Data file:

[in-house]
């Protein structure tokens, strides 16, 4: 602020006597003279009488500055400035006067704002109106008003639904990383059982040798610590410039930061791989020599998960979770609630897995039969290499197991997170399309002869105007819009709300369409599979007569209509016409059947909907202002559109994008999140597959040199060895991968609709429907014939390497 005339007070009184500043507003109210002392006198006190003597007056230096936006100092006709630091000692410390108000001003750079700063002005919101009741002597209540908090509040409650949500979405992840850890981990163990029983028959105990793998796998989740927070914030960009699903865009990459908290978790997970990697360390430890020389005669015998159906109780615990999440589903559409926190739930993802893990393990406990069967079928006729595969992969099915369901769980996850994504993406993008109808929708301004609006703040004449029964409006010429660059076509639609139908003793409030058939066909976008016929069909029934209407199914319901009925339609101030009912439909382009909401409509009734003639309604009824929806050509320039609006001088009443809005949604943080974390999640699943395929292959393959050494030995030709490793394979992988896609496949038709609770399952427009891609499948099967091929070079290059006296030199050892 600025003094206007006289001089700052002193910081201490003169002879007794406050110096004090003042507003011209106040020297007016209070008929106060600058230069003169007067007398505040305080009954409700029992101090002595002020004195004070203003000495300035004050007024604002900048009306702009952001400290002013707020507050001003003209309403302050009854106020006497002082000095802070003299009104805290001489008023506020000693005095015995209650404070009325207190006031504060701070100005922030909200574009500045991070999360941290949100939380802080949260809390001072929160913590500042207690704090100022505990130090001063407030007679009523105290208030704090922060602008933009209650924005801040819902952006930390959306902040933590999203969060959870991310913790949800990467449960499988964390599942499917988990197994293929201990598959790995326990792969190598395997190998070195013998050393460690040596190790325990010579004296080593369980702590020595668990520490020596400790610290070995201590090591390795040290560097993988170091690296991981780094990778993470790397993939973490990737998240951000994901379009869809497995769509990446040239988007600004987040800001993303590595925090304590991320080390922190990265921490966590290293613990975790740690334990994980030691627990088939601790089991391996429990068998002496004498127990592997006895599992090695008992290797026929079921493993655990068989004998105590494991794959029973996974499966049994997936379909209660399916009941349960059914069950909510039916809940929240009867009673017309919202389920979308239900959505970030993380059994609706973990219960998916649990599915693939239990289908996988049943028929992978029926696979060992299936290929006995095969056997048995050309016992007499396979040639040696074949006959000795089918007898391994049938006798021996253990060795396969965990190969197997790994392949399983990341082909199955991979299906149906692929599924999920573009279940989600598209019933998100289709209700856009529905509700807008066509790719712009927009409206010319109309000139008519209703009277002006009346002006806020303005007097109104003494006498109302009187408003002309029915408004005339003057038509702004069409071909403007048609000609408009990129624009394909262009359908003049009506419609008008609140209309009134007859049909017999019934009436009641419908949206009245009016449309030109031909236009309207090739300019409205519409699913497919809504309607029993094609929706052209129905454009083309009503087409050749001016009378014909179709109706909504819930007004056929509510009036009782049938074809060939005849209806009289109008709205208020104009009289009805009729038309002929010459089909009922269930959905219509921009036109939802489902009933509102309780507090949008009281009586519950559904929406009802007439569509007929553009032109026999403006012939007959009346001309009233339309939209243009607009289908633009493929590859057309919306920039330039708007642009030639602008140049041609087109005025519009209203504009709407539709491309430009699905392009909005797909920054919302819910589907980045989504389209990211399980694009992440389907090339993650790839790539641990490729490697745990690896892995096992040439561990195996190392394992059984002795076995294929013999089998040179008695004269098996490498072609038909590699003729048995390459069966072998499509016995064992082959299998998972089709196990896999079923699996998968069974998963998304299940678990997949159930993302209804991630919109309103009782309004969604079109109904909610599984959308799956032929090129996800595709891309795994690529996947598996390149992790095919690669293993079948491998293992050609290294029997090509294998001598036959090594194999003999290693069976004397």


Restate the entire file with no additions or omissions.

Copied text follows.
[in-house]
């Protein structure tokens, strides 16, 4: 602020006597003279009488500055400035006067704002109106008003639904990383059982040798610590410039930061791989020599998960979770609630897995039969290499197991997170399309002869105007819009709300369409599979007569209509016409059947909907202002559109994008999140597959040199060895991968609709429907014939390497 005339007070009184500043507003109210002392006198006190003597007056230096936006100092006709630091000692410390108000001003750079700063002005919101009741002597209540908090509040409650949500979405992840850890981990163990029983028959105990793998796998989740927070914030960009699903865009990459908290978790997970990697360390430890020389005669015998159906109780615990999440589903559409926190739930993802893990393990406990069967079928006729595969992969099915369901769980996850994504993406993008109808929708301004609006703040004449029964409006010429660059076509639609139908003793409030058939066909976008016929069909029934209407199914319901009925339609101030009912439909382009909401409509009734003639309604009824929806050509320039609006001088009443809005949604943080974390999640699943395929292959393959050494030995030709490793394979992988896609496949038709609770399952427009891609499948099967091929070079290059006296030199050892 600025003094206007006289001089700052002193910081201490003169002879007794406050110096004090003042507003011209106040020297007016209070008929106060600058230069003169007067007398505040305080009954409700029992101090002595002020004195004070203003000495300035004050007024604002900048009306702009952001400290002013707020507050001003003209309403302050009854106020006497002082000095802070003299009104805290001489008023506020000693005095015995209650404070009325207190006031504060701070100005922030909200574009500045991070999360941290949100939380802080949260809390001072929160913590500042207690704090100022505990130090001063407030007679009523105290208030704090922060602008933009209650924005801040819902952006930390959306902040933590999203969060959870991310913790949800990467449960499988964390599942499917988990197994293929201990598959790995326990792969190598395997190998070195013998050393460690040596190790325990010579004296080593369980702590020595668990520490020596400790610290070995201590090591390795040290560097993988170091690296991981780094990778993470790397993939973490990737998240951000994901379009869809497995769509990446040239988007600004987040800001993303590595925090304590991320080390922190990265921490966590290293613990975790740690334990994980030691627990088939601790089991391996429990068998002496004498127990592997006895599992090695008992290797026929079921493993655990068989004998105590494991794959029973996974499966049994997936379909209660399916009941349960059914069950909510039916809940929240009867009673017309919202389920979308239900959505970030993380059994609706973990219960998916649990599915693939239990289908996988049943028929992978029926696979060992299936290929006995095969056997048995050309016992007499396979040639040696074949006959000795089918007898391994049938006798021996253990060795396969965990190969197997790994392949399983990341082909199955991979299906149906692929599924999920573009279940989600598209019933998100289709209700856009529905509700807008066509790719712009927009409206010319109309000139008519209703009277002006009346002006806020303005007097109104003494006498109302009187408003002309029915408004005339003057038509702004069409071909403007048609000609408009990129624009394909262009359908003049009506419609008008609140209309009134007859049909017999019934009436009641419908949206009245009016449309030109031909236009309207090739300019409205519409699913497919809504309607029993094609929706052209129905454009083309009503087409050749001016009378014909179709109706909504819930007004056929509510009036009782049938074809060939005849209806009289109008709205208020104009009289009805009729038309002929010459089909009922269930959905219509921009036109939802489902009933509102309780507090949008009281009586519950559904929406009802007439569509007929553009032109026999403006012939007959009346001309009233339309939209243009607009289908633009493929590859057309919306920039330039708007642009030639602008140049041609087109005025519009209203504009709407539709491309430009699905392009909005797909920054919302819910589907980045989504389209990211399980694009992440389907090339993650790839790539641990490729490697745990690896892995096992040439561990195996190392394992059984002795076995294929013999089998040179008695004269098996490498072609038909590699003729048995390459069966072998499509016995064992082959299998998972089709196990896999079923699996998968069974998963998304299940678990997949159930993302209804991630919109309103009782309004969604079109109904909610599984959308799956032929090129996800595709891309795994690529996947598996390149992790095919690669293993079948491998293992050609290294029997090509294998001598036959090594194999003999290693069976004397």